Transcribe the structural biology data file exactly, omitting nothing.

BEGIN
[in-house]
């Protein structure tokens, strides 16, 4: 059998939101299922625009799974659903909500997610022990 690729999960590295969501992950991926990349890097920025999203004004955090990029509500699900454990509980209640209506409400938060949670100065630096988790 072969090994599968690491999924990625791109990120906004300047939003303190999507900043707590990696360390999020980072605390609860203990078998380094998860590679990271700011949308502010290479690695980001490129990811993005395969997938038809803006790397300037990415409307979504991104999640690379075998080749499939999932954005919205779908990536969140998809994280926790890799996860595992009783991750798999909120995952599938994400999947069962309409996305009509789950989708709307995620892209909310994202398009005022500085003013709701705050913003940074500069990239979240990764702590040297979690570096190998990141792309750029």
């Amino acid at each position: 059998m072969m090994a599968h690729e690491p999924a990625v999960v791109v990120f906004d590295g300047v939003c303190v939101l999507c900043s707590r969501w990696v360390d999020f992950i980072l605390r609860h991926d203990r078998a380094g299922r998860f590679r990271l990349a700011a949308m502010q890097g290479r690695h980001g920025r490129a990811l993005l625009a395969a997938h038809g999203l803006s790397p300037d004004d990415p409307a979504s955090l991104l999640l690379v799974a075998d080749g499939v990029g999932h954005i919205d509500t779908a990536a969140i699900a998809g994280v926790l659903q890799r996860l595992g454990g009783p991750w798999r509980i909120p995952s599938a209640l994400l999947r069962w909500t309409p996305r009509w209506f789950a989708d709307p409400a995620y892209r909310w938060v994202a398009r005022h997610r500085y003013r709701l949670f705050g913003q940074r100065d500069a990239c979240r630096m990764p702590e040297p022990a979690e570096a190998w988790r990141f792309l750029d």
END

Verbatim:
[in-house]
């Protein structure tokens, strides 16, 4: 059998939101299922625009799974659903909500997610022990 690729999960590295969501992950991926990349890097920025999203004004955090990029509500699900454990509980209640209506409400938060949670100065630096988790 072969090994599968690491999924990625791109990120906004300047939003303190999507900043707590990696360390999020980072605390609860203990078998380094998860590679990271700011949308502010290479690695980001490129990811993005395969997938038809803006790397300037990415409307979504991104999640690379075998080749499939999932954005919205779908990536969140998809994280926790890799996860595992009783991750798999909120995952599938994400999947069962309409996305009509789950989708709307995620892209909310994202398009005022500085003013709701705050913003940074500069990239979240990764702590040297979690570096190998990141792309750029």
């Amino acid at each position: 059998m072969m090994a599968h690729e690491p999924a990625v999960v791109v990120f906004d590295g300047v939003c303190v939101l999507c900043s707590r969501w990696v360390d999020f992950i980072l605390r609860h991926d203990r078998a380094g299922r998860f590679r990271l990349a700011a949308m502010q890097g290479r690695h980001g920025r490129a990811l993005l625009a395969a997938h038809g999203l803006s790397p300037d004004d990415p409307a979504s955090l991104l999640l690379v799974a075998d080749g499939v990029g999932h954005i919205d509500t779908a990536a969140i699900a998809g994280v926790l659903q890799r996860l595992g454990g009783p991750w798999r509980i909120p995952s599938a209640l994400l999947r069962w909500t309409p996305r009509w209506f789950a989708d709307p409400a995620y892209r909310w938060v994202a398009r005022h997610r500085y003013r709701l949670f705050g913003q940074r100065d500069a990239c979240r630096m990764p702590e040297p022990a979690e570096a190998w988790r990141f792309l750029d």